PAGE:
Differentiating Your Business in a Commodity Market: CEO Perspective

By Steven Freidkin | January 29, 2018
Steven Freidkin is the founder and CEO of Ntiva, Inc., a Managed IT Services company that provides a full suite of technology services to businesses across the U.S., including IT consulting, cybersecurity services, cloud hosting and more.

How do you go from interchangeable to invaluable - when everyone else offers the same thing that you do?

Yesterday, you were coveted. Today, you’re commoditized. Like death and taxes, commoditization is a given for almost every business at some point.

From over supply to changing tastes to new technologies, there are many reasons for a business to become marginalized and commoditized.

If your clients perceive that there is little or no difference between what you and your competitors offer, price becomes the only differentiator and it is a race to the bottom.

There are thousands of examples, but let’s use just two for discussion purposes:

  • Burger mania. Although technically White Castle was the first fast food burger chain, it was quickly outpaced by McDonalds. Today there any number of burger chains vying for your business at rock bottom prices.
  • Web woes. Being a web designer and developer in the 90s was a great place to be. By the early 2000s the competition was heating up. Today, any high school kid can get a basic website up in under an hour using free tools.

But here’s the kicker. From commoditization can come opportunity.

  • Picture a McDonalds burger. Is that your ideal burger? No. It’s fast and cheap, but that’s it. I don’t know about your town, but in DC it’s easy to drop $17 to $25 on a burger and fries in a high end restaurant. One could argue that the fast food industry created an enormous demand for the real thing – and people will pay, for a better burger and a better experience.
  • Check out a free website builder. The good news is vendors such as Squarespace and Wix have put websites in reach of almost anyone. But to do that they have to offer baseline functionality, with very little flexibility or scalability. Good for very small businesses with simple needs. Bad for businesses who want a high functioning web site.

Successful web agencies know how to differentiate themselves from the low cost options with ancillary yet crucial services.

There are plenty of ways to gain share and grow in a commodity business:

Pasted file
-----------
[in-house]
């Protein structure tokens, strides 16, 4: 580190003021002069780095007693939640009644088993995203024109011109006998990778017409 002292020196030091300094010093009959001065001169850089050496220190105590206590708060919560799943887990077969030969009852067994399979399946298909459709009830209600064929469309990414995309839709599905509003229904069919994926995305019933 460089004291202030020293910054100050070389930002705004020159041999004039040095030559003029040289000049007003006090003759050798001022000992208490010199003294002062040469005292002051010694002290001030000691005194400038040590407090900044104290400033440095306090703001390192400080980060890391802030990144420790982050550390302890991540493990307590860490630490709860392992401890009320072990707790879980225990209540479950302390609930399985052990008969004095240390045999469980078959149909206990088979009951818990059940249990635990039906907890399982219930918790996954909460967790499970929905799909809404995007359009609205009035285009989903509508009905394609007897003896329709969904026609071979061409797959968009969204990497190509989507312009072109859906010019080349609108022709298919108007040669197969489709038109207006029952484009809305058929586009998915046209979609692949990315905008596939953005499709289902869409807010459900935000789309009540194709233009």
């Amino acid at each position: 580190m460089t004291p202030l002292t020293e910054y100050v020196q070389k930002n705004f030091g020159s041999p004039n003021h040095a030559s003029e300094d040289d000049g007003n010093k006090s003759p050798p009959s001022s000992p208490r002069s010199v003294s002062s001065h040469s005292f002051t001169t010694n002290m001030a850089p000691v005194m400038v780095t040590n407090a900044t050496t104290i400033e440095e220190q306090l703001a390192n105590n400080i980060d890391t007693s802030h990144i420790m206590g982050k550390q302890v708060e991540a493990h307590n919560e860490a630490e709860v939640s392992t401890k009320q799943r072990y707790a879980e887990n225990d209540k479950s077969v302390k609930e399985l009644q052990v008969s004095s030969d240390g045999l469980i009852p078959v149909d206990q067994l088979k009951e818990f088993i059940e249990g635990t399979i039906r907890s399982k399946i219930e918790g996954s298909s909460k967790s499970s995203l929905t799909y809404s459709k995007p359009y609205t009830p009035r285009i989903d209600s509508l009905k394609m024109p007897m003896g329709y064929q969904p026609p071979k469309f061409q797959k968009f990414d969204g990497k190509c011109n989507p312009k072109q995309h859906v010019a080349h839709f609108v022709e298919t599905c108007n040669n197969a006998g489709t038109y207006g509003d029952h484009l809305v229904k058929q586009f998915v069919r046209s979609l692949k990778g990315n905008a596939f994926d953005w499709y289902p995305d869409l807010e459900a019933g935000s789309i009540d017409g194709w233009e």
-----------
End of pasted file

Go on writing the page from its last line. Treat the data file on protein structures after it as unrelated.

• Provide better customer service
  • Provide more attractive delivery or distribution
  • Offer creative or more flexible packaging and pricing
  • Offer free or low cost ancillary services – or something that no one else does
  • Wildly differentiated marketing (as long as you deliver on what you promise)

We speak from experience.

MSPs (Managed IT Service Providers) who provide IT services and support are dealing with an increasingly crowded market. In any major metro area there’s an MSP of sorts practically every block.

At first glance, they all look the same. But many of these MSPs are very small, and many have only been in business a short time. Both of these factors make it very difficult to execute the MSP business model cleanly.

Others may be large, but are stuck in their old ways, using the same tools, the same processes. They have no differentiation, so they end up differentiating on price.

But price does not keep a customer in this business – or any business – where the customer experience is literally everything. 

Ultimately, this will lead to consolidation in the industry, where the company that provides the greatest customer experience will win the market share.

Ntiva sees this as an opportunity for IT services in DC.

Which MSPs will survive?

Not the ones that offer what everybody else does, which is essentially break/fix and keeping the lights on. As the IT ecosystem becomes more complex, and businesses become more and more reliant on technology to compete, successful MSPs will play a much different role.

Many of the traditional IT services, such as remote management and monitoring (RMM) are becoming automated. And automating as many base services as possible is key. This frees up valuable technicians to become more consultative, allowing them up to help clients use new technology in better ways.

From cloud computing to mobility to cybersecurity, they are a myriad of ways that a good MSP can help businesses of all types grow and prosper. This requires the breadth and depth of a rock star team of techs with superior customer service skills, which is our sole focus at Ntiva.

As we’ve said in the past, “Clients come to us to keep their tech up and running, but they stay with us because we help their business grow.”

How will you differentiate your business? Let us know!

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Tags: Managed IT, Business Telephony, Compliance